A Labor of Haiku

old paper and quill

In honor of Labor Day, I thought I would take a look at the labors of a great poet. Yes, poets work, too!

The Japanese poet, Matsuo Basho, had a couple of “day jobs.” He was born into a family of samurai circa 1644. Obligated to serve, he did so until his feudal master’s death. He relocated to Edo (now Tokyo) at 29 and spent several years in a physically demanding job to earn a living. During his first few years in Edo, he wrote and published a volume of poetry in the classical style of the day. But he really developed his unique style after 1680, when one of his wealthier admirers provided him with free living quarters, a cottage in Fukugawa. This allowed him to devote more time to his work as a poet.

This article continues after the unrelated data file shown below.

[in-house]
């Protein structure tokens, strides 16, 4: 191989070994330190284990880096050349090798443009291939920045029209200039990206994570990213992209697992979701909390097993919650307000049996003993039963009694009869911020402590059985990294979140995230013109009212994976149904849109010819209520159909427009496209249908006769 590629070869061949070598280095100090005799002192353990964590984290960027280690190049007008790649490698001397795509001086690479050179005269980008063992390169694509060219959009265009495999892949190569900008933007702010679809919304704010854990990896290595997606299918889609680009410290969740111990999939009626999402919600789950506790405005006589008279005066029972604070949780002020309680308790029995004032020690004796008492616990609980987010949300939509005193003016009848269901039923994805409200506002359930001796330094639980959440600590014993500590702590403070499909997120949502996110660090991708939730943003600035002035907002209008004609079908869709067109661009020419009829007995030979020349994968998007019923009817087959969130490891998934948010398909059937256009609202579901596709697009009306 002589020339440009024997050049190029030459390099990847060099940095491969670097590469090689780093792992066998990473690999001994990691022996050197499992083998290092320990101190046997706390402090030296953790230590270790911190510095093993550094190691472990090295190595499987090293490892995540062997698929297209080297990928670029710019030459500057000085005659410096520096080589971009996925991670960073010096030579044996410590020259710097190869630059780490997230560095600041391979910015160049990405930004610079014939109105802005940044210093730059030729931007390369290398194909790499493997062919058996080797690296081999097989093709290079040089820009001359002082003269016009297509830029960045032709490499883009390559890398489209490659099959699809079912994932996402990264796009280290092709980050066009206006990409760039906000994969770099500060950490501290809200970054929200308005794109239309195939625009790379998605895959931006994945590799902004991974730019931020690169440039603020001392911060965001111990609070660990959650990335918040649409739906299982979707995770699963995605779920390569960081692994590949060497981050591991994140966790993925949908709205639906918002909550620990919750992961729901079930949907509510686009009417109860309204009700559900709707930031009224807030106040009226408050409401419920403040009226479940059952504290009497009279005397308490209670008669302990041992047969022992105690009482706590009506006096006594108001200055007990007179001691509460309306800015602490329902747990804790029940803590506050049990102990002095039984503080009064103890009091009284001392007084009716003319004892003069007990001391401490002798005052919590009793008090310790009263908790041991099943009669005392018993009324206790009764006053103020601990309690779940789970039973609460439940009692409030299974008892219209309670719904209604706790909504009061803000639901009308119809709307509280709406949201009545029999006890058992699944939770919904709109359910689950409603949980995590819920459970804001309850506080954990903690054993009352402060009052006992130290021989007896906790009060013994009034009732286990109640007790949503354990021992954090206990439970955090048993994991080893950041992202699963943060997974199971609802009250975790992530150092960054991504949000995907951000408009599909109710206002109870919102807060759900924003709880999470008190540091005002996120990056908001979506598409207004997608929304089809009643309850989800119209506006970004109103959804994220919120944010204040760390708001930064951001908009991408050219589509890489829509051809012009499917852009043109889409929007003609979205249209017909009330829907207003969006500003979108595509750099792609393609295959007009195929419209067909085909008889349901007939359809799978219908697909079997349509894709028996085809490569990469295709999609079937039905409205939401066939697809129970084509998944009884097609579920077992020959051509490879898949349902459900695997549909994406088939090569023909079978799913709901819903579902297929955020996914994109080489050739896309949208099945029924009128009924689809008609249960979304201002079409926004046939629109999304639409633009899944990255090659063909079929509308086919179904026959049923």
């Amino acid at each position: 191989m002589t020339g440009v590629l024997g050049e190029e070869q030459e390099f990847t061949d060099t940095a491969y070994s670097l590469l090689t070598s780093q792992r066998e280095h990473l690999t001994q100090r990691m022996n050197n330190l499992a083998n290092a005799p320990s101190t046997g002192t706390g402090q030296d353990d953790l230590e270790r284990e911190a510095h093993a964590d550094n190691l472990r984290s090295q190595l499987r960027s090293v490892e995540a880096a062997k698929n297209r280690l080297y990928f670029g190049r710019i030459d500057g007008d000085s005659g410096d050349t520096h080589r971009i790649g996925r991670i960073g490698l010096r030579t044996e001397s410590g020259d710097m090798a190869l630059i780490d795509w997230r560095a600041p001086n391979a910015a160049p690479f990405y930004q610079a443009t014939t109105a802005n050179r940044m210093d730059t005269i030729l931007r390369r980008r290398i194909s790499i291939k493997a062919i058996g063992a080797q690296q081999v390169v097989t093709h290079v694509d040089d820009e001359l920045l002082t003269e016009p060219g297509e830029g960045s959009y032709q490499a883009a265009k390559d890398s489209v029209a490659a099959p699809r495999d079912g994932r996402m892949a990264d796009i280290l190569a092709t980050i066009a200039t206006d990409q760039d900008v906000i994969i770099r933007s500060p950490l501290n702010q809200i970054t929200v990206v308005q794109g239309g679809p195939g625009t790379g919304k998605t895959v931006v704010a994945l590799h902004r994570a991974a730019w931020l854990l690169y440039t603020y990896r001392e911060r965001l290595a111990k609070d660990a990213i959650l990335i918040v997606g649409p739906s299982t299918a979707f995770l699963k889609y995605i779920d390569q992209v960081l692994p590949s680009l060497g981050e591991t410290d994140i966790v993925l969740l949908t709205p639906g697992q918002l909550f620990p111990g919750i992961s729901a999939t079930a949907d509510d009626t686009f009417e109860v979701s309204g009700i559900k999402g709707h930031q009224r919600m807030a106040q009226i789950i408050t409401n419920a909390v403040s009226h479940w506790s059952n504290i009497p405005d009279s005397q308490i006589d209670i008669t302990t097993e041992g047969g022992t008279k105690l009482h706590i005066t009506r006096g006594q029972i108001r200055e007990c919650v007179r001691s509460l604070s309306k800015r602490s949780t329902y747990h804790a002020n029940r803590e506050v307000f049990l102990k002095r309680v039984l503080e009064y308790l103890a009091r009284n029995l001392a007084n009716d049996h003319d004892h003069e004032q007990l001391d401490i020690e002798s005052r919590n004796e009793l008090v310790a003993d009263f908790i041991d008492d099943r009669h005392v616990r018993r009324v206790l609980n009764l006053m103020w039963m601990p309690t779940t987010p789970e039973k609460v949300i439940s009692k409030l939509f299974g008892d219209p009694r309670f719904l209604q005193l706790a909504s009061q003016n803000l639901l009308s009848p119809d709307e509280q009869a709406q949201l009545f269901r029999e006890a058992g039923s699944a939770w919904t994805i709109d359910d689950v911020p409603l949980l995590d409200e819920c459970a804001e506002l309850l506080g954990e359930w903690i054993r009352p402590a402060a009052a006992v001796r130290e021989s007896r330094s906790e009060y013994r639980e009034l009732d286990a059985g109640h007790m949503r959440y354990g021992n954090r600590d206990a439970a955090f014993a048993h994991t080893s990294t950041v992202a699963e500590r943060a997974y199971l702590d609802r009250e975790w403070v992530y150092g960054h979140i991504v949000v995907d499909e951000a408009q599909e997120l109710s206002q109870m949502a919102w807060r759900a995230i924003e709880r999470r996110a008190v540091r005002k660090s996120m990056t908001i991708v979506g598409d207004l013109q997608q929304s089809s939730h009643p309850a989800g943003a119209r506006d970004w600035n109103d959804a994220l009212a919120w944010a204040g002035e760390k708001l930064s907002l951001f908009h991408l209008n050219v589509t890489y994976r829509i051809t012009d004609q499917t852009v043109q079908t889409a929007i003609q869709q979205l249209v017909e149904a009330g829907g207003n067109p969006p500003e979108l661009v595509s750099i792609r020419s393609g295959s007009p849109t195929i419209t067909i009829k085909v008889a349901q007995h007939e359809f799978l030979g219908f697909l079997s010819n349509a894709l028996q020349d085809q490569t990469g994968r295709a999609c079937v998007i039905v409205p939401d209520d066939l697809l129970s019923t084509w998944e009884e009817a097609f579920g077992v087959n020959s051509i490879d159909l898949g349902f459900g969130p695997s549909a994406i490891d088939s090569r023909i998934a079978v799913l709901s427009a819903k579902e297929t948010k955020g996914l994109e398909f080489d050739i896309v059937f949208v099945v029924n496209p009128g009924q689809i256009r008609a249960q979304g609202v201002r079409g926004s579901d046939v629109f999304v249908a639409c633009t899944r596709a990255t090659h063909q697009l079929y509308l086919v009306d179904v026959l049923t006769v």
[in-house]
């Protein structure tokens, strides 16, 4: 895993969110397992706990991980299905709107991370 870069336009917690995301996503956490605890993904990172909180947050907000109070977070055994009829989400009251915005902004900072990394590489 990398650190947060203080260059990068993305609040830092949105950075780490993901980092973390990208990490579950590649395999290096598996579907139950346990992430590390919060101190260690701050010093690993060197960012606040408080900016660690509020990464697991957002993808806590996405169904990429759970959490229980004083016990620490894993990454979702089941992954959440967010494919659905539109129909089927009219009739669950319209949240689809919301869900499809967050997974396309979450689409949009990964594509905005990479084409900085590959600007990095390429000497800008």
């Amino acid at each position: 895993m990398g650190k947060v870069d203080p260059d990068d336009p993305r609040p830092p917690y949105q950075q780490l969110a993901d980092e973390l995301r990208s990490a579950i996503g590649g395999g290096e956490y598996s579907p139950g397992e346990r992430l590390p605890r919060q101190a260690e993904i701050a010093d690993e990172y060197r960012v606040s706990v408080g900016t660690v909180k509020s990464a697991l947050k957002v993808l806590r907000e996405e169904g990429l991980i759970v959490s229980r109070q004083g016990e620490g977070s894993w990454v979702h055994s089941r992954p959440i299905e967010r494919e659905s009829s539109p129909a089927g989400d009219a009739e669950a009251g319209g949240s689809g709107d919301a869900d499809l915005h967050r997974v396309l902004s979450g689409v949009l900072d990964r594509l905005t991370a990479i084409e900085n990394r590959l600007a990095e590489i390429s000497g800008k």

His ability to capture a single moment, the crystallization of nature and emotion in time, was brilliant and distinctive. His twin talents of writing and teaching drew people in. At his cottage, he hosted contests and renga gatherings–poetry parties (yes, poetry parties!) held for the purpose of writing collaborative, linked poems.

He took long journeys, walking hundreds of miles on four separate trips over the last ten years of his life, either alone or with a student/apprentice. In one of his travel journals, “The Records of a Travel-Worn Satchel,” he wrote that his mind “knows no other art than the art of writing poetry, and therefore, hangs on to it more or less blindly.”

As he grew older he grew more frail and reclusive. (I can relate to that.) After his last journey, he wrote:

falling sick on a journey

my dream goes wandering

over a field of dried grass

Basho’s life was not long (50 years), but it was filled with both work and wonder. I hope yours is, too. Happy Labor Day!

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